TOC Previous Next A+A-Print


Chapter 15: Distinctions among Sins; Sins of Thought

Question C: What is a mortal sin?

1. It is clear from the preceding that a mortal sin is a sin which is incompatible with divine life. Those who commit and remain in mortal sin are excluded from the kingdom of God; they are separated from Jesus; they evict the Holy Spirit from their hearts. They incapacitate themselves for life in the Church, particularly for the reception of Holy Communion, which expresses and nourishes the living unity of humankind redeemed in Jesus.

2. The conditions required for mortal sin are three: grave matter, sufficient reflection, and full consent (see S.t., 1–2, q. 88, aa. 2–6). Explained briefly here, these conditions will be examined in greater detail in the next two chapters.4

3. It is common theological teaching that certain kinds of acts are of themselves light matter—for example, idle talk, lack of diligence in prayer, and so on. Other kinds of acts are of themselves grave matter—killing the innocent, adultery, lying, theft, and so on. Of the latter, however, some necessarily bring about great harm: In killing the innocent the victim cannot be only somewhat dead, and in adultery the marriage bond cannot be only slightly defiled. Others can sometimes involve slight harm: In stealing, one can take a newspaper without paying for it or one can take somebody’s entire livelihood; in lying, one can make a harmless joke or one can practice deception in a matter of life and death.

4. Acts of kinds which admit of smallness in the harm done (parvity of matter) are not necessarily grave. They will not be matter for mortal sin if the parvity of matter makes a particular instance so light that it simply cannot count as an act of that kind. For example, to sample one grape as one passes by a vineyard is too slight a matter to count as theft.5

For practical purposes, Catholics must consider grave matter what the Church teaches is such, since they ought to conform their consciences to the Church’s teaching. When the precise teaching of the Church is not clear, two points should be borne in mind.

First, when the Church teaches that a certain kind of act always is wrong, then any more specific kind of act which includes all the characteristics of that general sort of act also is always wrong. For example, since the Church teaches clearly that any positive act intended to impede procreation from following upon marital intercourse always is gravely wrong, the more specific act of impeding procreation by anovulant drugs in order to limit the size of the family to a reasonable number also is always gravely wrong. Similarly, since the Church teaches clearly that any act intended to kill the innocent always is wrong, the more specific act of intending to kill millions of innocent persons by a retaliatory strike in case of nuclear war also is always gravely wrong.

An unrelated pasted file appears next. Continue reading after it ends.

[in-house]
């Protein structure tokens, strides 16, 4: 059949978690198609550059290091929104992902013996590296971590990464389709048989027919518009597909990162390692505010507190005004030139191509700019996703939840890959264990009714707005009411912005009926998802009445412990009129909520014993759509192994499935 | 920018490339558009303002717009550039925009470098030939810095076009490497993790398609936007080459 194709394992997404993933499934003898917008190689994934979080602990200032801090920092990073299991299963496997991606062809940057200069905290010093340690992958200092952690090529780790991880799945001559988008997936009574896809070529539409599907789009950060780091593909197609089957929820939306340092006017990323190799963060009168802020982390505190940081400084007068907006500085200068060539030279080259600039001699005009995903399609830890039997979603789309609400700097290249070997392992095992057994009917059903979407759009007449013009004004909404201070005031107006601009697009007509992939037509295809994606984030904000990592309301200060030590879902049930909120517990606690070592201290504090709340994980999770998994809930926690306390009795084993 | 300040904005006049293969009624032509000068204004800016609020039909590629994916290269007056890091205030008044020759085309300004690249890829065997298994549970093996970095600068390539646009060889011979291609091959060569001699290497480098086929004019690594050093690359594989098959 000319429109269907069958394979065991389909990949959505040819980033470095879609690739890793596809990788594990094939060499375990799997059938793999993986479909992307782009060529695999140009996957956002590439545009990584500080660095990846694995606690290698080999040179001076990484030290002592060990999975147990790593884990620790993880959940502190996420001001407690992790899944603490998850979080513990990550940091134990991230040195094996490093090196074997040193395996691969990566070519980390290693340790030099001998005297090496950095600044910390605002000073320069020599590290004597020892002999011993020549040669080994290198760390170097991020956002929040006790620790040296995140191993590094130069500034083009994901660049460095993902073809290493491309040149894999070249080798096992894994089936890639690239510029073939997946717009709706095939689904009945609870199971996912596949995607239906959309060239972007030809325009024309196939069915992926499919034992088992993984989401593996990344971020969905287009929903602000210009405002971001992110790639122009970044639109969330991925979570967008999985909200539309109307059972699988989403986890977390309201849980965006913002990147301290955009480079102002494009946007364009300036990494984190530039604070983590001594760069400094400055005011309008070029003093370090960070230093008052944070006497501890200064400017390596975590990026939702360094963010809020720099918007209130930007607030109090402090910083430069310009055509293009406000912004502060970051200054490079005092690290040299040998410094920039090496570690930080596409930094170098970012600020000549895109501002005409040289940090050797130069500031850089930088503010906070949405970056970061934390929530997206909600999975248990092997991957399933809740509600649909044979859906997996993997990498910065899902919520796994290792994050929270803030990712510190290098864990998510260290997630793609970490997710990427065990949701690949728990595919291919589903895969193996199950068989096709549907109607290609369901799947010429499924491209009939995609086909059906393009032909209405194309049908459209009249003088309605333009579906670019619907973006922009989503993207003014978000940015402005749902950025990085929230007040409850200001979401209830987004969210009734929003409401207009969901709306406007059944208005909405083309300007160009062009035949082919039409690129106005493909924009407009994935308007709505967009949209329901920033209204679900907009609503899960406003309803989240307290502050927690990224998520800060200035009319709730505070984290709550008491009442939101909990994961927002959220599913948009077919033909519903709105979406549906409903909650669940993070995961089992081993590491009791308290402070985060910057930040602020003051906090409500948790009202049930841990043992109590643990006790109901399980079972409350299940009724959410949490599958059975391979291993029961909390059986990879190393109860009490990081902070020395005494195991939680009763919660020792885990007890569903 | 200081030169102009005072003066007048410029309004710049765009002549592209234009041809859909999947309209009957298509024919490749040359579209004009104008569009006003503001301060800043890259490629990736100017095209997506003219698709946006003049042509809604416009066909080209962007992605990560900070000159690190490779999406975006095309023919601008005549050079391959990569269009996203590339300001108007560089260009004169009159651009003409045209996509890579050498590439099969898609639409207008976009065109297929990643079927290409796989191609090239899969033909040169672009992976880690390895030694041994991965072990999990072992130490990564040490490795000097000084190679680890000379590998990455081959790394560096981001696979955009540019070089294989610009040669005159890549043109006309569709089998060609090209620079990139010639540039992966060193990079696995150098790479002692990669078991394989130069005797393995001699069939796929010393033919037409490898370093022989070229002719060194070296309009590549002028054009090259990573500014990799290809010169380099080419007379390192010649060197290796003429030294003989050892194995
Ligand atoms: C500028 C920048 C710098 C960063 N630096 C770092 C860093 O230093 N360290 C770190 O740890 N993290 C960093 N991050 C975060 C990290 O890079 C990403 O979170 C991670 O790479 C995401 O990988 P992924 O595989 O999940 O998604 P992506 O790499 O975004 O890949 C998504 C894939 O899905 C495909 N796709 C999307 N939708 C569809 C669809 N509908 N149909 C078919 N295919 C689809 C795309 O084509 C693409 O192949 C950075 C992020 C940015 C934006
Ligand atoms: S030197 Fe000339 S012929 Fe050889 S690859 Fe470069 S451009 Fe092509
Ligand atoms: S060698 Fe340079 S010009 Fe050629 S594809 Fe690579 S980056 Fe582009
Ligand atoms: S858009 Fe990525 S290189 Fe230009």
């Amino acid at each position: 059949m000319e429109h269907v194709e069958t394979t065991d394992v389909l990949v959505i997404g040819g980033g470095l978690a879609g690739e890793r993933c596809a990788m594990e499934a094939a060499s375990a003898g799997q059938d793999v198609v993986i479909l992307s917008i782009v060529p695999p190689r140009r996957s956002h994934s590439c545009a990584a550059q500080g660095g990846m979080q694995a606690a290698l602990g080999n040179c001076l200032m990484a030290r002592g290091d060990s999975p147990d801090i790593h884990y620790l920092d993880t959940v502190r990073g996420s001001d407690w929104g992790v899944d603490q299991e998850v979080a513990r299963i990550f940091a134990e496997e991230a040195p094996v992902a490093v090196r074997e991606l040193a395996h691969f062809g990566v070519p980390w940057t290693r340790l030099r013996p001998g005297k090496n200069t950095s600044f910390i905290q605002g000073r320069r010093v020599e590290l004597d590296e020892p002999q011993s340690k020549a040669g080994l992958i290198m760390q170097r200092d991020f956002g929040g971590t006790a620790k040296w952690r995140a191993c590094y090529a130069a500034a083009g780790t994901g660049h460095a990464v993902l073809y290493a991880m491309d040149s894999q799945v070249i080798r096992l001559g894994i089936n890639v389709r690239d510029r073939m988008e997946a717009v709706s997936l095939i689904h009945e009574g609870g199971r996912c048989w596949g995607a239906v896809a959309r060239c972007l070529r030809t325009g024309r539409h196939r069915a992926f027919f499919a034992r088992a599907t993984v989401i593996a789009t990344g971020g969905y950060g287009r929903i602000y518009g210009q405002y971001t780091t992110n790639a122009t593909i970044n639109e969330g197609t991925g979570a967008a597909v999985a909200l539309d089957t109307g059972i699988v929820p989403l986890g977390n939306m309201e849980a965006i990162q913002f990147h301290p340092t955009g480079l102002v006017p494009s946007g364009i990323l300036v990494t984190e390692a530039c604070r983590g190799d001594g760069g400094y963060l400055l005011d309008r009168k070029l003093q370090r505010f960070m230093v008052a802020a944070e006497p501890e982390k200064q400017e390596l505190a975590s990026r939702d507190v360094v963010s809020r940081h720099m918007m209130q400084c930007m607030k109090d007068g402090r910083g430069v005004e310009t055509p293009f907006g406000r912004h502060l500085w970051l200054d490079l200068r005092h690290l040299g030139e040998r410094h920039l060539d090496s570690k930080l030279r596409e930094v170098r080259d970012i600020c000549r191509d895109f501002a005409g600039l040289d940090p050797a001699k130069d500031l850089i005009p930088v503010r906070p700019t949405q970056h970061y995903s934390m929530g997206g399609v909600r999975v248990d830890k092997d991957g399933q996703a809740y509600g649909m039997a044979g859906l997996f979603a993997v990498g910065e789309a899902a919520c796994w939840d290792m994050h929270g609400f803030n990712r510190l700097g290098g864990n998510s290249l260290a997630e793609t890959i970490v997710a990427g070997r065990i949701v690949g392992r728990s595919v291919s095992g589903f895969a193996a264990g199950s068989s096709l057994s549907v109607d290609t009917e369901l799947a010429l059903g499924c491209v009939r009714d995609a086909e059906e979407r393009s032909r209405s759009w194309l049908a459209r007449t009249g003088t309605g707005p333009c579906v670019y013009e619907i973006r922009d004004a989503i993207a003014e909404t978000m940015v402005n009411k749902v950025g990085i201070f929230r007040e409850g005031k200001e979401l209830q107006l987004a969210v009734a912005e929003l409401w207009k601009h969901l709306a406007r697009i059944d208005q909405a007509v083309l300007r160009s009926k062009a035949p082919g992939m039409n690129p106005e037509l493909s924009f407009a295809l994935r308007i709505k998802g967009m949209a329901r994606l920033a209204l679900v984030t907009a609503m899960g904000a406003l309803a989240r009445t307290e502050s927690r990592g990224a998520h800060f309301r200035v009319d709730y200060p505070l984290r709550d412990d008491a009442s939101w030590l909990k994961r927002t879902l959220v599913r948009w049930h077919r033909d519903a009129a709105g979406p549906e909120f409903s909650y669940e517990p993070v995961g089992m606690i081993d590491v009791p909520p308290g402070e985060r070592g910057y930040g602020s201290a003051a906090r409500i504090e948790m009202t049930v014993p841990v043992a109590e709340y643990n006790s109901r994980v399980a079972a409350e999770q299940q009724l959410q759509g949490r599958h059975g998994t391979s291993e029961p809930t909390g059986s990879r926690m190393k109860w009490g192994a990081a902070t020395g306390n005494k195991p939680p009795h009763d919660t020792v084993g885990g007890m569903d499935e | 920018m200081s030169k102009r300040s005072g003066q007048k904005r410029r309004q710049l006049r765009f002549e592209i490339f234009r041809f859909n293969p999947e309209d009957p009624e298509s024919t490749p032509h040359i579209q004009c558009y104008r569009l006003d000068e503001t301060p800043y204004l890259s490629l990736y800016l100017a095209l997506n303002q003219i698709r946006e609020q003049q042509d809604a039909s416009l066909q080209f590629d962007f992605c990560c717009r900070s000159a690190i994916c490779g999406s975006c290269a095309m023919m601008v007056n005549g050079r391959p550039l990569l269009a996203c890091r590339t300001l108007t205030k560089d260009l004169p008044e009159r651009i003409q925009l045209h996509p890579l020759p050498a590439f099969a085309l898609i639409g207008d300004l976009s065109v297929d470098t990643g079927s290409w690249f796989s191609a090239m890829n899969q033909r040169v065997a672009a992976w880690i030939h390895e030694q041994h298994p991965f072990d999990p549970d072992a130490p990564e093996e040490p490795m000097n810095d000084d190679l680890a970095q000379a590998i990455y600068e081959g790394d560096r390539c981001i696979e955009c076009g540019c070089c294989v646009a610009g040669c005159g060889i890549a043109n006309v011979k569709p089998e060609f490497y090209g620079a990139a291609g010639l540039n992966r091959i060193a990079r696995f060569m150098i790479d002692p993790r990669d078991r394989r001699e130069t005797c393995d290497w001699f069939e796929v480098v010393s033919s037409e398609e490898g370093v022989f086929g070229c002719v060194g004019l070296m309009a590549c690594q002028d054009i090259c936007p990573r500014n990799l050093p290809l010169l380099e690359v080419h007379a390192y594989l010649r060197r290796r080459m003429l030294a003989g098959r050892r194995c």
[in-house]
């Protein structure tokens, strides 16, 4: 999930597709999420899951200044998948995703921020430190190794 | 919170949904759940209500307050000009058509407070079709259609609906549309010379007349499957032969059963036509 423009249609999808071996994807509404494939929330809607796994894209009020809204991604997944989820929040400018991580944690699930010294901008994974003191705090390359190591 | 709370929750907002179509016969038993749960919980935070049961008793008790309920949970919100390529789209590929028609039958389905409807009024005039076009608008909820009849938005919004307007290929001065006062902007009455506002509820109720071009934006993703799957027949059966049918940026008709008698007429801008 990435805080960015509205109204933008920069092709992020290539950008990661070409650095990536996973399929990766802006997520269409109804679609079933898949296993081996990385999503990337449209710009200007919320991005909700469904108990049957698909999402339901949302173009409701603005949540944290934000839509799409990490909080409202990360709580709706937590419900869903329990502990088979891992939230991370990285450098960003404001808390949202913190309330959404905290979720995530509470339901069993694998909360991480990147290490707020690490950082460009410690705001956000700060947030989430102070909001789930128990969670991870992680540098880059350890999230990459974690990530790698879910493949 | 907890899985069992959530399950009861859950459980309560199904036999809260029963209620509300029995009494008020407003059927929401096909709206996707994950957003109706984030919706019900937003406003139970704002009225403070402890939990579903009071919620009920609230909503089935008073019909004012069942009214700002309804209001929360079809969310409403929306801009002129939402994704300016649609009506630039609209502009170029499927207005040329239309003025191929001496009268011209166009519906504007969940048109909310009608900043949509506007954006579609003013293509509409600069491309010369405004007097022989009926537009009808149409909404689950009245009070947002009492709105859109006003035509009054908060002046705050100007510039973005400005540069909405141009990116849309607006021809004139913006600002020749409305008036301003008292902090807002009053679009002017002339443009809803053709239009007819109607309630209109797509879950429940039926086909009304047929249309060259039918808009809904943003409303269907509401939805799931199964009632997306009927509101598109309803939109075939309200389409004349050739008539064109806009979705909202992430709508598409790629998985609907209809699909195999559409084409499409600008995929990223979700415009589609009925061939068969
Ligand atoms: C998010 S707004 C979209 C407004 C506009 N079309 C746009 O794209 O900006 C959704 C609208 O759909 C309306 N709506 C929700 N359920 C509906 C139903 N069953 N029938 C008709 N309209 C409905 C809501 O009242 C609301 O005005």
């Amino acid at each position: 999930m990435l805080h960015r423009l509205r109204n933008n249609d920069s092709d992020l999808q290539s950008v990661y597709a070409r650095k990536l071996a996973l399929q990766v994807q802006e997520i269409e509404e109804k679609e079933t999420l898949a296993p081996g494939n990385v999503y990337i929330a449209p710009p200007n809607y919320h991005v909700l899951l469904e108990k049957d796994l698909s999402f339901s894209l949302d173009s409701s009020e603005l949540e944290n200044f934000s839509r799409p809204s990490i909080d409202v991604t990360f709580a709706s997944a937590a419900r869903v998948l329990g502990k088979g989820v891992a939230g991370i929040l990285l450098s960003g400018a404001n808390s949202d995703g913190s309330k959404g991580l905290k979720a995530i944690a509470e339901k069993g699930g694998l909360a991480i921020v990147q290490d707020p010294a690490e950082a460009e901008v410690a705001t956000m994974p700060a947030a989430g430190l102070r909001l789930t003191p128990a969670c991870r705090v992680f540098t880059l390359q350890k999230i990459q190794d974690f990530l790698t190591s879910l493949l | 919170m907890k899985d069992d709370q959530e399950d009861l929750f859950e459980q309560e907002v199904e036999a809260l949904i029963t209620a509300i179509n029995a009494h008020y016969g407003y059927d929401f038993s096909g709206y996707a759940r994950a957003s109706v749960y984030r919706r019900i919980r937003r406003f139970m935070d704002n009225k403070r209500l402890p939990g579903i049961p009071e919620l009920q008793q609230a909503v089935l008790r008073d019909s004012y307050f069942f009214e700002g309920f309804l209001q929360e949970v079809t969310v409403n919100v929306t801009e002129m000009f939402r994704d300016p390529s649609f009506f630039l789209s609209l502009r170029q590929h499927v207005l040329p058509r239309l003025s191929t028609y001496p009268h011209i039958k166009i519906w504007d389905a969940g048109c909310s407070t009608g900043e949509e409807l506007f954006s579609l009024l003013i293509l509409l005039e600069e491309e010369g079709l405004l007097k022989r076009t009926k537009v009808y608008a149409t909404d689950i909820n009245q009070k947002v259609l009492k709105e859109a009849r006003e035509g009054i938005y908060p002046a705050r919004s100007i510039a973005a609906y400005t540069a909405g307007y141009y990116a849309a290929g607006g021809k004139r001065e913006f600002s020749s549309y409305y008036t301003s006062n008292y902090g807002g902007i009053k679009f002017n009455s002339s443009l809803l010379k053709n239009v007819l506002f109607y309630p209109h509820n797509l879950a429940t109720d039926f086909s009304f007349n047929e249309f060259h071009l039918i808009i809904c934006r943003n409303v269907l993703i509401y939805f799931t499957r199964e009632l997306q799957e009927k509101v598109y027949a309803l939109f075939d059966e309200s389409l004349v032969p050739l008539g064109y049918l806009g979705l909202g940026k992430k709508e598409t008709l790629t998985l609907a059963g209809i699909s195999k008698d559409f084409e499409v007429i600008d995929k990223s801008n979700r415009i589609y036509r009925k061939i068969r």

Second, when the Church’s teaching is not clear—for example, when there is disagreement even among the classical theologians—that something is grave matter, then no one, except a bishop or pope, on his or her own judgment ought to tell anyone else that the matter is grave. For example, a priest who is convinced that his parishoners ought not to vote for a candidate who favors euthanasia nevertheless should not tell his congregation that such a vote would be a mortal sin. Again, although failure to do works of mercy can be mortally sinful, the obligation in any particular instance is not easy to determine; therefore, someone urging contributions to a special collection to alleviate starvation should not say failure to contribute is grave matter.

5. For a sin to be mortal, it is enough that a person who is willing to sin believe the matter to be grave. One willing to violate conscience in what he or she thinks a grave matter is guilty of the degree of moral evil willingly accepted. Similarly, a person who suspects that the matter might be grave and acts without taking reasonable care to eliminate doubt is guilty of the grave moral evil he or she suspects.

6. Sufficient reflection requires more than just awareness of what one is doing. Without this there is no human act at all. Sufficient reflection also requires awareness that the act is gravely wrong. In other words, reflection sufficient for mortal sin exists only if two conditions are met: (1) one acts in violation of one’s conscience, and (2) one’s conscience is that the matter either is grave or might be grave.

7. At the relevant time, one must actually be aware of the act’s wrongness. It is not sufficient simply that one could and should be aware, for in such a case one is primarily responsible for the failure to form conscience but is not gravely responsible for each unrecognized evil consequent upon this failure.

8. The relevant time is the time of decision, not of execution. For example, realizing that he or she has a grave obligation to seek help and foreseeing future neglect of family responsibilities otherwise, an alcoholic nevertheless decides now not to seek help. The relevant time is the time when this decision is made. The decision is made with sufficient reflection, although the neglect consequent on the choice will occur later, when the alcoholic is no longer able to think or care about family responsibilities.